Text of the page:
What is the issue?Many production boats do not have a cockpit seat for the Helmsman. A conspicuous example of this is in the Westerly Berwick 31 that is a renowned and stalwart cruising vessel. This forces the helmsman to either sit on either side of the cockpit, depending on heal, or to stand for long periods.
Why address this?Whilst running down wind, or operating under power, for extended periods the most natural and comfortable position to sit is directly behind the wheel. Being forced to stand is tiring.
How to address this?Tailor a drop-in-place seat than can slot in when required – see figures 1 and 2.
The main restriction to a permanent seat in this location is that it blocks access to engine control leaver or instrument panel. However a lift-out seat can easily set aside when access is required. When not in use the seat can easily be stowed down below.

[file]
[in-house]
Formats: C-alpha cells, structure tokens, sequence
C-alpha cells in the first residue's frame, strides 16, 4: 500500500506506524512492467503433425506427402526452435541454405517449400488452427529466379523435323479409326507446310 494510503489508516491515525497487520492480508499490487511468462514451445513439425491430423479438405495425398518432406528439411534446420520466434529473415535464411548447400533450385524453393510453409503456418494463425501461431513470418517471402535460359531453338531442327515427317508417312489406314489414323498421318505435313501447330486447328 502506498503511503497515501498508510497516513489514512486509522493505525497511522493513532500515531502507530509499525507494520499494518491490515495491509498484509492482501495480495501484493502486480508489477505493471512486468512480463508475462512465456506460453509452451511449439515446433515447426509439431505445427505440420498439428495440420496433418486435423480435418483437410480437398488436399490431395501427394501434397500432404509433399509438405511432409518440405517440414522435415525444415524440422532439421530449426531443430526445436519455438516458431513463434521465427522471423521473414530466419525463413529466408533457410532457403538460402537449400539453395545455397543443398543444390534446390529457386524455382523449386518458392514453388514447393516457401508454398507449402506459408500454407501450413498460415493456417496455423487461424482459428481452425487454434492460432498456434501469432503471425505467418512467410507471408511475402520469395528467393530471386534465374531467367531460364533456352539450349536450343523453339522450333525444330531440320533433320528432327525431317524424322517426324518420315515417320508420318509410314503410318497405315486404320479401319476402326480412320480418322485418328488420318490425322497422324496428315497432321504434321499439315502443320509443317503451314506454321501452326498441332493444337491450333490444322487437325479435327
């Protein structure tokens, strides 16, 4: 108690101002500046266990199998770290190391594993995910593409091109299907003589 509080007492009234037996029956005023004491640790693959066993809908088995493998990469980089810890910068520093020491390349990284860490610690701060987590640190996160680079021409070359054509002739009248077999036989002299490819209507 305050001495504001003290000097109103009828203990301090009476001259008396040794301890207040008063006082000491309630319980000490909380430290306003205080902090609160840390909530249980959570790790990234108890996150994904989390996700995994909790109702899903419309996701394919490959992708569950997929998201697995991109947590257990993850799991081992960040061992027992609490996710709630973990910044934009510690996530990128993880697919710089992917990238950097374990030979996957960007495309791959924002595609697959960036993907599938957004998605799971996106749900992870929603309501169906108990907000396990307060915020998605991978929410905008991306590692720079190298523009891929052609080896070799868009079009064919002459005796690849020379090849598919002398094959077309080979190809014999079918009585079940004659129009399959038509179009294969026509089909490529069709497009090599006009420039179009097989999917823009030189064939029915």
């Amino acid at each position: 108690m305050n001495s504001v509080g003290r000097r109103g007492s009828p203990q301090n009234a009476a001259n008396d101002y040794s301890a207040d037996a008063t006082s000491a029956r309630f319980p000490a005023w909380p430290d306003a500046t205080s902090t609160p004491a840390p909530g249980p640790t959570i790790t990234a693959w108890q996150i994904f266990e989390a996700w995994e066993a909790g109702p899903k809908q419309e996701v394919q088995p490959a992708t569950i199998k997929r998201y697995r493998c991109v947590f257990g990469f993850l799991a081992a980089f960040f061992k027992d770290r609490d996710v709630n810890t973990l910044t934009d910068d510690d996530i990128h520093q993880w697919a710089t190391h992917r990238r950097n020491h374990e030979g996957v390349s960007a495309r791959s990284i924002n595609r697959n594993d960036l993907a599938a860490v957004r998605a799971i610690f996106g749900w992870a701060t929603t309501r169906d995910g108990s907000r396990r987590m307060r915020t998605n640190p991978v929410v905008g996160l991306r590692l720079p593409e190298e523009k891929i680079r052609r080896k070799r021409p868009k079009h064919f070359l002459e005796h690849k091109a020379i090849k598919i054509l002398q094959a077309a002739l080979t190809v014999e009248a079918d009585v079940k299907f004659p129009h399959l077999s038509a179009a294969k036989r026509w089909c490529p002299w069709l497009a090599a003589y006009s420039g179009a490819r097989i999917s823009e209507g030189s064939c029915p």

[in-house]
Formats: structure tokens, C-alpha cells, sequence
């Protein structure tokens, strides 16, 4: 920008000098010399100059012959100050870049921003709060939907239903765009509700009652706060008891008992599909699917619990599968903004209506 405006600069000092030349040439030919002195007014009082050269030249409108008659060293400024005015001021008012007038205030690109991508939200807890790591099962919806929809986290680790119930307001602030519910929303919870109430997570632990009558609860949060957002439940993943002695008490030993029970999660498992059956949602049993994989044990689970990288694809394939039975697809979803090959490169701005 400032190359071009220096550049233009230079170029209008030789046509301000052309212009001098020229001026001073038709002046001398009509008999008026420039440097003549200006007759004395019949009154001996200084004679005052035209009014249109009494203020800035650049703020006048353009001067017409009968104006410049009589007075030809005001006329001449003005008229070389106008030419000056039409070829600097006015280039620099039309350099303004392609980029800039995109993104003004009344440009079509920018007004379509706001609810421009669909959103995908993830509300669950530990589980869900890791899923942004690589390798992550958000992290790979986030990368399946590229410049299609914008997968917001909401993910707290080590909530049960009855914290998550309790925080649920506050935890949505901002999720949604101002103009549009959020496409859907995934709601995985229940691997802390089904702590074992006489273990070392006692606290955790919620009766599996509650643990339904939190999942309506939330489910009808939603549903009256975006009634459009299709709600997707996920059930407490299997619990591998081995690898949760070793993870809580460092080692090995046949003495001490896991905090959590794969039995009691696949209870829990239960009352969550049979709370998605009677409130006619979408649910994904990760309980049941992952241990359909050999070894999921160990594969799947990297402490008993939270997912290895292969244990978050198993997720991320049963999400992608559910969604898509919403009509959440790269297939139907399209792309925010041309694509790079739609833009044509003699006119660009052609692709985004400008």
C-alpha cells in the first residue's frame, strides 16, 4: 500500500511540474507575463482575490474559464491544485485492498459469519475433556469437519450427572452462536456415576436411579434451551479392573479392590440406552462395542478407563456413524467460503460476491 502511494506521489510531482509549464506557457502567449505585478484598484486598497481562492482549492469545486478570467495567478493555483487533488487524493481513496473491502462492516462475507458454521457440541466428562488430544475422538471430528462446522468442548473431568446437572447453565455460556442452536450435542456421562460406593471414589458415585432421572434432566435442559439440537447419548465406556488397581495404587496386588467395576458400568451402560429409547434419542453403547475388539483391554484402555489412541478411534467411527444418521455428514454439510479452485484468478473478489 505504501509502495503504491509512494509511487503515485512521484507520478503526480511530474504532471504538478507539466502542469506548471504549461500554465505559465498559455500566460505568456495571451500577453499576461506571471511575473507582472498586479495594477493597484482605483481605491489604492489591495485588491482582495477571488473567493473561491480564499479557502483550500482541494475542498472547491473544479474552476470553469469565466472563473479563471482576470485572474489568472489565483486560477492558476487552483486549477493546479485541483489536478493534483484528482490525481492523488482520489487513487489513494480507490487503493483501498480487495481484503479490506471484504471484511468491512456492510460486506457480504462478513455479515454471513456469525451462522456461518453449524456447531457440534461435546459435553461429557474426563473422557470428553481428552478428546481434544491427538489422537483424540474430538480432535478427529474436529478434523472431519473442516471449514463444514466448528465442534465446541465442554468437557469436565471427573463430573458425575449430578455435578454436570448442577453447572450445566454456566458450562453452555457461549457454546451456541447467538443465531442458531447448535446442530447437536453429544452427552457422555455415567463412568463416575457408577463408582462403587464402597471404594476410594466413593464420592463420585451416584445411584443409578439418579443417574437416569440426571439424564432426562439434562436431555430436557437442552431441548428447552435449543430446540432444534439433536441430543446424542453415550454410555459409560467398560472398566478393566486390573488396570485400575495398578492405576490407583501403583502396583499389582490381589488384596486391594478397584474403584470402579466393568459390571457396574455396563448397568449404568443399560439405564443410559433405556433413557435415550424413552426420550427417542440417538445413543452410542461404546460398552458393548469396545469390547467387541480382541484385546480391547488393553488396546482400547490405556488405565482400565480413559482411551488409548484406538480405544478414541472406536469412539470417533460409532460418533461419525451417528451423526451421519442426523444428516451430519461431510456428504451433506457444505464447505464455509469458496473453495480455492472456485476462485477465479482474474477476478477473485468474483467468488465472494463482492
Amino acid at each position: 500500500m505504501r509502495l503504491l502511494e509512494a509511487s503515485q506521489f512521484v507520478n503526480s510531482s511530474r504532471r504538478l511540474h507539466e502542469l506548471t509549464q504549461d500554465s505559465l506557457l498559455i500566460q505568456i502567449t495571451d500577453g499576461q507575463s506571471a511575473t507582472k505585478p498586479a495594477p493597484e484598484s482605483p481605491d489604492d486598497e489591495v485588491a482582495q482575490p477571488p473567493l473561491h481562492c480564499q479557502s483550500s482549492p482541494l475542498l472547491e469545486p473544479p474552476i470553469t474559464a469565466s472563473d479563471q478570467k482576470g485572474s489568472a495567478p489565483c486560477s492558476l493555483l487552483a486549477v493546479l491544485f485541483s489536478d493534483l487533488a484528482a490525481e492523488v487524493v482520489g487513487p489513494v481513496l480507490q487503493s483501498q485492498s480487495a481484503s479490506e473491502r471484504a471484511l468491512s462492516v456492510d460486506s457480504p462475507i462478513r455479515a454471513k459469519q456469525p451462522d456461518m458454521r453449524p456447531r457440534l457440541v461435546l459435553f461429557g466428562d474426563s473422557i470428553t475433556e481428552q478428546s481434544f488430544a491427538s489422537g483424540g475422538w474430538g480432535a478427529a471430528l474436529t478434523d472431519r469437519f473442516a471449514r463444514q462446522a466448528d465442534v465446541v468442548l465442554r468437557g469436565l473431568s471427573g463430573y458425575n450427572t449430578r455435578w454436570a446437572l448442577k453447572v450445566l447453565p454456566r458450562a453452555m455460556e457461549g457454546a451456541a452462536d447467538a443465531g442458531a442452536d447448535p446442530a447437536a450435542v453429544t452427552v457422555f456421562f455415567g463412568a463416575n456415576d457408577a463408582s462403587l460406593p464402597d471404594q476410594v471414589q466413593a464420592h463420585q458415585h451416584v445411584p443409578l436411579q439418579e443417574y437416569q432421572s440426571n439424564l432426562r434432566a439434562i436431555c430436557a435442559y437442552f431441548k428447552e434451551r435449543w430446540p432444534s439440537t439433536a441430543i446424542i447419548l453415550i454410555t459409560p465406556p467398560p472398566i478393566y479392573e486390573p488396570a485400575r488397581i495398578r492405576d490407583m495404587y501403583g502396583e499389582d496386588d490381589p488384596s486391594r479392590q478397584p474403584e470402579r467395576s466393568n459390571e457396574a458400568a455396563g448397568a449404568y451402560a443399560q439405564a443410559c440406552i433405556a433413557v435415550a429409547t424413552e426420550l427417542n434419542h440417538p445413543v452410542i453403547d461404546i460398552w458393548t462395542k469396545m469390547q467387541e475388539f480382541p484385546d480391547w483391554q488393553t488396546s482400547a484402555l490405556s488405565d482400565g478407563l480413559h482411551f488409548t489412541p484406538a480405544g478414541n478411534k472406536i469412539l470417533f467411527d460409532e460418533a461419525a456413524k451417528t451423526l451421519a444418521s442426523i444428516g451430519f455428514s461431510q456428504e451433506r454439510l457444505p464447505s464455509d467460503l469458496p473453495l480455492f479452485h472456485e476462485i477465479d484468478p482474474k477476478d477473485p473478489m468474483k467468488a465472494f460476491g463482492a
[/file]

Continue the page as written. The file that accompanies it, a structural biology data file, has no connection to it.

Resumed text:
An improved solution would be to design the seat so it can fulfil other roles aboard the vessel. An example would be to adapt the seat so it may be a companion way watch seat when the vessel is running under auto-helm as presented in this suggestion:
‘A comfortable ships watch from the companionway’ http://www.inyourfootsteps.com/viewFAQ.php?SEARCH_KEYS=companion%20way&FAQ_ID=297&&page=3
The more roles any item can perform aboard the vessel the more worthwhile it is to have and the increased likelihood that it earns its storage space.
With thanks to:Michael Harpur, Yacht Obsession.
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